The most notorious pest on the block, raccoons are the largest member of the procyonid family.
Despite their garbage being a corner stone of raccoon diet, they are quite intelligent, able to remember the solutions to tasks for up to three years. No wonder raccoon problems are so difficult to control and solve!
Racoon facts include: They measure between 40-70 centimetres, with another 20-40 added from their bushy tails. Their body weight ranges with a given raccoon habitat, making them one of the most variably sized animals.
The defining physical feature of raccoons is black fur around their eyes, contrasting with the white on their faces. People are reminded of ‘bandit masks’, which our Wildlife Removal Service team says accurately depicts the animal’s reputation for mischief.
The dark mask actually reduces glare, giving them unmatched night vision.
Raccoons are highly dependent on their sense of touch. Their front paws are ‘hyper-sensitive’, giving them the ability to identify objects from mere touch.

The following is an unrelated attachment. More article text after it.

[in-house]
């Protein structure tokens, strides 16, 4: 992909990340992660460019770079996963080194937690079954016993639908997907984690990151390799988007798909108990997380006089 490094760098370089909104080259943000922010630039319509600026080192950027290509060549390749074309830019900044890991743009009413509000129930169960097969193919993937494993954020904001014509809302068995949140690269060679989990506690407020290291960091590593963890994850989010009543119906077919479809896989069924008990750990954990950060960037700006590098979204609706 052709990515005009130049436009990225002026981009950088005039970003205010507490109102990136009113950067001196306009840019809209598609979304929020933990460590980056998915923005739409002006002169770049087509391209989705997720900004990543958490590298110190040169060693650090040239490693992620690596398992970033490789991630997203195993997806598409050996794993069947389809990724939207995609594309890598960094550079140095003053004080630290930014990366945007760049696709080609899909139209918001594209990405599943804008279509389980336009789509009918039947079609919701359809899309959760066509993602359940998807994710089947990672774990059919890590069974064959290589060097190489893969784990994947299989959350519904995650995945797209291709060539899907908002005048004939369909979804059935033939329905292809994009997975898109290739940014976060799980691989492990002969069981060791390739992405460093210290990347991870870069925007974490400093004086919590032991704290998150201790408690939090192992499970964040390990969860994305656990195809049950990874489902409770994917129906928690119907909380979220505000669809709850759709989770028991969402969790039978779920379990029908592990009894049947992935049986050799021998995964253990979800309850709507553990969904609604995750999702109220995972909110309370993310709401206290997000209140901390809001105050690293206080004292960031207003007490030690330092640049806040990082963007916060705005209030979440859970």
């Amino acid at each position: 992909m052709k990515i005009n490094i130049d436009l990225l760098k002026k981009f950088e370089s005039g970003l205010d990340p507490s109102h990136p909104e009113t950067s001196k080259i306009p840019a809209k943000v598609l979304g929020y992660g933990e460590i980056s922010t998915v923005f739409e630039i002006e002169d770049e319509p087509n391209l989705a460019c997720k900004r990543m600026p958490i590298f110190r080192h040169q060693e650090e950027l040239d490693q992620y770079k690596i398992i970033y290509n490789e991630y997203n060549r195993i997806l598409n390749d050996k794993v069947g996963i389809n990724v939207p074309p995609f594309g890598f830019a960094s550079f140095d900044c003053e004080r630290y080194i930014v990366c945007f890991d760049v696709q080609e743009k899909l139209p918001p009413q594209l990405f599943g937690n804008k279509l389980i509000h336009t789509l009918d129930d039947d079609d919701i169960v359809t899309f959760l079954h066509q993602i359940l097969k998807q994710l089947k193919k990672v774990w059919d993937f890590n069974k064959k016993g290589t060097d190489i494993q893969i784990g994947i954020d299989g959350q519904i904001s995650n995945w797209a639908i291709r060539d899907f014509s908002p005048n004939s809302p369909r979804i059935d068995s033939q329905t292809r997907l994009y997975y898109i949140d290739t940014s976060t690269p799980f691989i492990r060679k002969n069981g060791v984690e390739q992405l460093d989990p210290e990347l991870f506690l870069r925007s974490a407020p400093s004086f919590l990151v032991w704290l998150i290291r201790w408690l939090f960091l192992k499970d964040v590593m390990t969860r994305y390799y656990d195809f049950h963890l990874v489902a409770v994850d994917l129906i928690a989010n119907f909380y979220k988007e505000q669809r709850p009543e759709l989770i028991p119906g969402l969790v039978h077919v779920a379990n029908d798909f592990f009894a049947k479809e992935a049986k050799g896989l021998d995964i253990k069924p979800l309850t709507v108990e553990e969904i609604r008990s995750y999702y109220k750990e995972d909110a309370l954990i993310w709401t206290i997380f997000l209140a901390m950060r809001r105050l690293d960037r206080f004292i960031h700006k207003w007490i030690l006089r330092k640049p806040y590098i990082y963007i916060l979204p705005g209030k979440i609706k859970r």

Where do raccoons live? The ring-tailed animals are equal opportunity denning machines – they’ll live in tree holes, fallen logs, or in your attic. Any location with a food source and a place to nest is a possible raccoon habitat. Just try to make sure the answer to “where do raccoons live?” isn’t your house.
What do raccoons eat? Raccoon diet is highly flexible. As you may have experienced, they eat fruits and plants – often grown in human gardens or farms. They’ll also rummage through garbage cans for a cheap meal, even without the opposable thumbs required to lift the lid. They can also grow quite large, as mentioned in racoon facts.
The best technique to get rid of raccoons is being proactive, preventing raccoon problems before they’re uncontrollable. This can be done through limiting access to foods, shelter, and water in and around your home.
Raccoon removal can also come in the form of exclusion, encouraging the pests to naturally find their way out of your home. Plus, there are strict trapping regulations surrounding raccoons in Ontario, which requires a special trapping license. But because raccoons can carry diseases – including rabies – this step is still best left to a wildlife control service once the raccoon infestation is identified.